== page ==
The New York Times

June 9, 2004

Unlikely Partners in a Protest for Pay Raises


In a spirited showing of labor strength, thousands of teachers, police officers and firefighters packed several blocks of Broadway near City Hall yesterday, chanting and waving signs and at times booing Mayor Michael R. Bloomberg in a demonstration of their demands for raises and new labor contracts.

The hourlong program featured dozens of labor leaders and city Democratic politicians pledging their support, including City Comptroller William C. Thompson Jr. and Council Speaker Gifford Miller, who are both considering a mayoral run next year, and Public Advocate Betsy Gotbaum. They were joined by a handful of celebrities, including the New York Knicks player Stephon Marbury and the actors Alec Baldwin and Steve Buscemi, a former New York City firefighter.

"I'm not a hero; the firefighters and the teachers are the heroes," Mr. Marbury told the crowd, which remained calm and orderly as the succession of speakers appeared on three giant screens set up for the crowd.

For all the celebrity focus, the protesters were mostly the teachers, police officers and firefighters who carry out the city's business every day with little public recognition, and in recent years, without steady raises or even a contract.

"I'm here to get a pay raise because we're worth it," said Felicia Montgomery, 34, a police officer in the Bronx who earns about $54,000 a year after more than 13 years on the force.

The three unions organized the rally to impress upon Mr. Bloomberg that they want a contract that is considerably more generous than the pact accepted in April by District Council 37, the largest municipal union. The D.C. 37 contract calls for raises totaling 5 percent over three years, with the possibility of slightly more if they agree to certain productivity improvements.

Leaders from the three unions say the city needs to give the teachers and uniformed workers raises of considerably more than 5 percent if it is to attract all the personnel it needs and stem the exodus of these workers to higher-paying suburbs.

Mayor Bloomberg has insisted that all city unions follow the wage pattern established by District Council 37, which represents 121,000 workers. In past bargaining rounds, however, the teachers, police and firefighters repeatedly urged the city not to follow lock-step pattern bargaining, suggesting in part that they deserved higher raises because of their special jobs and skills.

Mayor Bloomberg did not attend yesterday's protest, but he said during a news conference earlier in the day that if the unions could find a way to provide better service to the city at less cost, he would be willing to return those savings to municipal workers in the form of raises.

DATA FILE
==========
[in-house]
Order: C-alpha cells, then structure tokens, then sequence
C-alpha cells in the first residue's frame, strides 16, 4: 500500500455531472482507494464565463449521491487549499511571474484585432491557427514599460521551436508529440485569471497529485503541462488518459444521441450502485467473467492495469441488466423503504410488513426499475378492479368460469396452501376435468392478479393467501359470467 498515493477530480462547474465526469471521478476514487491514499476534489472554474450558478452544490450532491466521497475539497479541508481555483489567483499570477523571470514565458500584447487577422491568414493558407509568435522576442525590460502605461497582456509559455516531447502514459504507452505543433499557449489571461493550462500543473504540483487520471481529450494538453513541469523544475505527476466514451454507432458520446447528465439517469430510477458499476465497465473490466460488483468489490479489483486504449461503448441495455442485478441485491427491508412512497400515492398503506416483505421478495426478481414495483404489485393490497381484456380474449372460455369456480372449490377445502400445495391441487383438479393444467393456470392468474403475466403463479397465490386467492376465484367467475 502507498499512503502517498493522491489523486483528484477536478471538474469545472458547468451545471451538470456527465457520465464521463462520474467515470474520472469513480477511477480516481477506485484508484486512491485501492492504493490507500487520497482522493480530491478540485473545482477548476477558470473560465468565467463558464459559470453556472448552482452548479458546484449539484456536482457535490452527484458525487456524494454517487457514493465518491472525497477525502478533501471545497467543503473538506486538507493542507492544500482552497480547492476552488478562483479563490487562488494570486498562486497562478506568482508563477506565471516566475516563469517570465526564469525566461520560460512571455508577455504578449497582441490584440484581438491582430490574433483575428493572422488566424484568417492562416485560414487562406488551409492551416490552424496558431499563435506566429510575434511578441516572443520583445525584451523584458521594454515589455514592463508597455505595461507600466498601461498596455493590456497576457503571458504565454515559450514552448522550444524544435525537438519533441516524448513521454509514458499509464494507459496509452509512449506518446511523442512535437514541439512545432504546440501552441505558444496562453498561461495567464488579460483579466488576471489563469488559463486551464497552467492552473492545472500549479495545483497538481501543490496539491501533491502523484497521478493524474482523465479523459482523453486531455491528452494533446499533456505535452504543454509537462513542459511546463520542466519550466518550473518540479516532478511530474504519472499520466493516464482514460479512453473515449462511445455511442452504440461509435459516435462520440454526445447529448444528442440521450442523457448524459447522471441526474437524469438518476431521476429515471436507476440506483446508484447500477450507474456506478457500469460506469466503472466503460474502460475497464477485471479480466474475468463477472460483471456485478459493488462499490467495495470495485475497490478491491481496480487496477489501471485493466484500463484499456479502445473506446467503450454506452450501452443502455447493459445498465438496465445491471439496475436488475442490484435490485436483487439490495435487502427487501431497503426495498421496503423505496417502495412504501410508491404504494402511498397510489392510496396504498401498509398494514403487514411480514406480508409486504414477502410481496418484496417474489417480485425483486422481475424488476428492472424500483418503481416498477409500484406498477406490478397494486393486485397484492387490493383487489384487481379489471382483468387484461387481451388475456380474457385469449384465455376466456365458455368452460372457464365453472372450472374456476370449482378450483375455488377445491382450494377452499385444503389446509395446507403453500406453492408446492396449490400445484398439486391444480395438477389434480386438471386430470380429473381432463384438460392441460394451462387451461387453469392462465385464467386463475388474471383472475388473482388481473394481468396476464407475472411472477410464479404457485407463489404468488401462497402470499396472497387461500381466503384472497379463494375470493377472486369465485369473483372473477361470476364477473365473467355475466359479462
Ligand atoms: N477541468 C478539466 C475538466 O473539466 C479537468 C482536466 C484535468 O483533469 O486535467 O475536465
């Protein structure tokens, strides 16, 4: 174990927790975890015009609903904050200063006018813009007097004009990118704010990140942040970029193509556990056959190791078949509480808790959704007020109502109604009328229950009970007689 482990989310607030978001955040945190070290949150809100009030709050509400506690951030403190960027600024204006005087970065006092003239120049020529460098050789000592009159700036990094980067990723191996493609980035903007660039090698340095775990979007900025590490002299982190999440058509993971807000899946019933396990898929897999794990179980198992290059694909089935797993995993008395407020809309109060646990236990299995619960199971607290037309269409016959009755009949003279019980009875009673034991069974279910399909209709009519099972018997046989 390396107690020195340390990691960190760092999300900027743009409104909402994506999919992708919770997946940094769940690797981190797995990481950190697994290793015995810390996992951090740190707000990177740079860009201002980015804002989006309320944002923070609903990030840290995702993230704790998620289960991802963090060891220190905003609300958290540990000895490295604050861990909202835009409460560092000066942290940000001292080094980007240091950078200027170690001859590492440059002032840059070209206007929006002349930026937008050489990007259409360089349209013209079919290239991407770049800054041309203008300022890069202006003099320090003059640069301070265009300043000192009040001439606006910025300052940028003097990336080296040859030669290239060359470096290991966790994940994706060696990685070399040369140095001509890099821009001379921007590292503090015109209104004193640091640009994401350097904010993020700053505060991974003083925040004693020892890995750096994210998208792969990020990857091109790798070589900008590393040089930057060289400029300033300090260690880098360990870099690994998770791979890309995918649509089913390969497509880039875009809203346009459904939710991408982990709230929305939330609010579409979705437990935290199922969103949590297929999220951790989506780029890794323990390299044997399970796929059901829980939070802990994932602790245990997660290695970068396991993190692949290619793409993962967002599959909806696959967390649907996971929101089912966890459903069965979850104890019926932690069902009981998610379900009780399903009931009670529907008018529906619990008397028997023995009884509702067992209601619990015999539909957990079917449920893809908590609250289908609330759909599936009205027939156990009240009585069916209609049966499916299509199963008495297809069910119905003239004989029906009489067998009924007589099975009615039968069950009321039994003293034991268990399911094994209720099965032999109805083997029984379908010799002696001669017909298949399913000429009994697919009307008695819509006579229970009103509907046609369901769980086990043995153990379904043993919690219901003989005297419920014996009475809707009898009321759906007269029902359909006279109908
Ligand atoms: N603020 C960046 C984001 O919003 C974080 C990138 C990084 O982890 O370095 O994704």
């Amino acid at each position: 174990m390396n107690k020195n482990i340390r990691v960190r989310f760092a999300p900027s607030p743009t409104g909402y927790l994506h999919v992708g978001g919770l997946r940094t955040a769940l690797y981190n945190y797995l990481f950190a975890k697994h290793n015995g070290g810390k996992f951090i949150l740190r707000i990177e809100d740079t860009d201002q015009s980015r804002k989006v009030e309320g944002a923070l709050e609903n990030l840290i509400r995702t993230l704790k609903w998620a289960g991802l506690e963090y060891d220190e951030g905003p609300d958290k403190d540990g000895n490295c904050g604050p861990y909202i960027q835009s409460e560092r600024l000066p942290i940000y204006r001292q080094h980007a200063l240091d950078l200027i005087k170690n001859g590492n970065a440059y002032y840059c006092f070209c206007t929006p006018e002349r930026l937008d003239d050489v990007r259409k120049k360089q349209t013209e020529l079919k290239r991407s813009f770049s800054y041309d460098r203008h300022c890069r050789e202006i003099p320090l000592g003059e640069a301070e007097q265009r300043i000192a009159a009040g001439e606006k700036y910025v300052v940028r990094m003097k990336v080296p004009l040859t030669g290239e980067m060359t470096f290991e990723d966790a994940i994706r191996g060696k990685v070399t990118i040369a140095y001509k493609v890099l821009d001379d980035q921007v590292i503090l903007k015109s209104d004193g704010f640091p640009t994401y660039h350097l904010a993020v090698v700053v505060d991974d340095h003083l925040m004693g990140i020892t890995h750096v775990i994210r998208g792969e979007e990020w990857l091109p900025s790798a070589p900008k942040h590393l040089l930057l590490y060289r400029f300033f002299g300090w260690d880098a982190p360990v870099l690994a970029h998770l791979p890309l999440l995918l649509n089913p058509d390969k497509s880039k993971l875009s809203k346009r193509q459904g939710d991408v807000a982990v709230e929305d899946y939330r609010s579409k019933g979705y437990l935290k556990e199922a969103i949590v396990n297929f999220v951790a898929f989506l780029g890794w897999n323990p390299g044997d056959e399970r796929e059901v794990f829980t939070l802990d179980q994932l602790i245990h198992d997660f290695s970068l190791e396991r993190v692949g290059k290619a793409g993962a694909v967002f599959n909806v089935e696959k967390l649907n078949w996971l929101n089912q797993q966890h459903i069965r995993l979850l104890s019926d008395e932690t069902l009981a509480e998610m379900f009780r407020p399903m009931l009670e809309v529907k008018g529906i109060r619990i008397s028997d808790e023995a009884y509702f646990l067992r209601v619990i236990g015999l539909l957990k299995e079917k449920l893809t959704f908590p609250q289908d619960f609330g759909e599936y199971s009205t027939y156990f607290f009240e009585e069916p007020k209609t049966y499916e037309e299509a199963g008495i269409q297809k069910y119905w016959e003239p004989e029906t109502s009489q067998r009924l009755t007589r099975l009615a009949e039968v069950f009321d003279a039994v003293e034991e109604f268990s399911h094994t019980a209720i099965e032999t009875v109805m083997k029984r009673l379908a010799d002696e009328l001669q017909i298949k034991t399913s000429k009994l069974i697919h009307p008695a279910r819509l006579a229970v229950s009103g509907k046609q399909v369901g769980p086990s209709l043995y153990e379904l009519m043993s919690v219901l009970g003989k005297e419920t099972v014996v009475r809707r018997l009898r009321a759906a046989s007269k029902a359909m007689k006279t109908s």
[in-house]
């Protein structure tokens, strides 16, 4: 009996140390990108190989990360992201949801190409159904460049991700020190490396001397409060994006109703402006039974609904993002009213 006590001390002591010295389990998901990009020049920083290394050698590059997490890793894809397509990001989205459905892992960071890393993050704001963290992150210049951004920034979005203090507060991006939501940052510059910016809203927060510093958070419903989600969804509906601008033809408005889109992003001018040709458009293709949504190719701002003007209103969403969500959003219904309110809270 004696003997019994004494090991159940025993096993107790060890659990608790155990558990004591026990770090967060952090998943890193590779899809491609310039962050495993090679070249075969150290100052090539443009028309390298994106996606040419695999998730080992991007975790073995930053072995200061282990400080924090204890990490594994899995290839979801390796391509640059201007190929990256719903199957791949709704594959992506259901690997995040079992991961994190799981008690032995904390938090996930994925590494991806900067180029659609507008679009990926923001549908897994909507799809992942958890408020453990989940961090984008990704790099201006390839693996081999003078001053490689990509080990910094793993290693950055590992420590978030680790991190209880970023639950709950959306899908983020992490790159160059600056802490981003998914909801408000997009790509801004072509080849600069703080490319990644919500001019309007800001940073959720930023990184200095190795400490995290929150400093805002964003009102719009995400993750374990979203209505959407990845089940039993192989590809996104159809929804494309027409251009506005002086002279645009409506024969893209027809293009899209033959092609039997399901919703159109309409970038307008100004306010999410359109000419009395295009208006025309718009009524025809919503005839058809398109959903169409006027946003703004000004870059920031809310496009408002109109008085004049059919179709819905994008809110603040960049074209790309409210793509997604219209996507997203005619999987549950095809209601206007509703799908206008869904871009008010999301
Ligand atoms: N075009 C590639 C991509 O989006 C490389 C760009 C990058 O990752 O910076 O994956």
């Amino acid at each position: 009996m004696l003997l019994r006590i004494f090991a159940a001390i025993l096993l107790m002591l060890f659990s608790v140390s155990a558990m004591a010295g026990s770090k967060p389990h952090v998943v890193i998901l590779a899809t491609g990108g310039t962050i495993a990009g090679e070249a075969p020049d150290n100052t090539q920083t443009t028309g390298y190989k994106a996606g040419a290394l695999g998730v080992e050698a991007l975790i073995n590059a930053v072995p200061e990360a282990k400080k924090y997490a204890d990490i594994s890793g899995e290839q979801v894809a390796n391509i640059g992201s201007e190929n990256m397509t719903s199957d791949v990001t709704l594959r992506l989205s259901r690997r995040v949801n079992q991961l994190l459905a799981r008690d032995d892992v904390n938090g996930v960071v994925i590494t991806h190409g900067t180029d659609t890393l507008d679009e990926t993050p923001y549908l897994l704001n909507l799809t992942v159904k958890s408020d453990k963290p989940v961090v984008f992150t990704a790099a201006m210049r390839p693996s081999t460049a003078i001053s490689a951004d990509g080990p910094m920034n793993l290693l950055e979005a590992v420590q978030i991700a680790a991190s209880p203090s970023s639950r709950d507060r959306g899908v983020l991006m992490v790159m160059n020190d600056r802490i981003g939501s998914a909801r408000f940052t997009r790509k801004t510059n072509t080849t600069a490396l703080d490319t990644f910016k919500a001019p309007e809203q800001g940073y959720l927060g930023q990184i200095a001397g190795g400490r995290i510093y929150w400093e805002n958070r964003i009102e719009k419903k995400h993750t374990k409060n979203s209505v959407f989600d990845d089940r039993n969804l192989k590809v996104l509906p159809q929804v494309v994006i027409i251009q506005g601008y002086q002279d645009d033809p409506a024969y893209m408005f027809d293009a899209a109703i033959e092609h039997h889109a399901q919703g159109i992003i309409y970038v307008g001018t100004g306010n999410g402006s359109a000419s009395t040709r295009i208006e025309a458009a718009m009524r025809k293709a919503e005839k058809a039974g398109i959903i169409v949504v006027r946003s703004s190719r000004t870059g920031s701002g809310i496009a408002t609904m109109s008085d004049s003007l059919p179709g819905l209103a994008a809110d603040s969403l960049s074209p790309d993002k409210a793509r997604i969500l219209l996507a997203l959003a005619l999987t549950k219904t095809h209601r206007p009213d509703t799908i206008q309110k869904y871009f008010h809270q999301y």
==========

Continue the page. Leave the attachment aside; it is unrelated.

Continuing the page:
"If they spent half of the time coming to the bargaining table, rather than protesting, they'd probably do a lot better," the mayor said. "Although I will say that I'm thrilled to read in the paper that our bravest and the finest are going to protest together; who said there's a battle of the badges? It shows they really can cooperate."

Union leaders traditionally use labor rallies at City Hall to try to pressure mayors into softening their bargaining positions and to rally public support behind their cause. With Mayor Bloomberg predicting a $1.5 billion budget surplus this year, leaders of the three unions that rallied yesterday insist that Mr. Bloomberg can afford to be more generous than he was with District Council 37.

Stephen J. Cassidy, president of the Uniformed Firefighters Association, asked people at the protest yesterday to call 311 - a pet project of the mayor's - and demand that firefighters, police officers and teachers be paid a fair wage. A number of people reached for their cellphones and started dialing.

"The purpose of the rally is to highlight the draconian negotiating tactics of the Bloomberg administration, which directly hurts my officers, their families and public safety," said Mr. Cassidy, whose 8,500 firefighters have worked for two years without a contract, and for three years without a raise. "The mayor and this administration don't value the special work that we do."

Patrick J. Lynch, president of the Patrolmen's Benevolent Association, which represents more than 22,000 police officers, known as New York's finest, told the crowd that "we're actually New York's poorest."

Union officials said they spent more than $150,000 to organize the protest, which included an elaborate sound stage and television screens as well as newspaper ads, signs, fliers and buttons. Several protesters carried a large papier-mâché puppet with a graduation cap and a sign that read "Respect Our Teachers."

Randi Weingarten, president of the United Federation of Teachers, which represents more than 100,000 educators and teaching aides, said her members had initially planned to hold a rally in May to mark the anniversary of their contract's expiration, but then decided to join with the police and firefighters' unions to vent frustration over what they see as the administration's delaying tactics in contract negotiations.

"This is the first time that the three essential services of New York have come together to send a unified message to invest in us," she said.

Margaret Ilardi, 34, came to the protest along with 17 other teachers from her school, P.S. 198 in the Bronx. "We want to be able to work with security, and we don't have that when we don't have a contract," she said.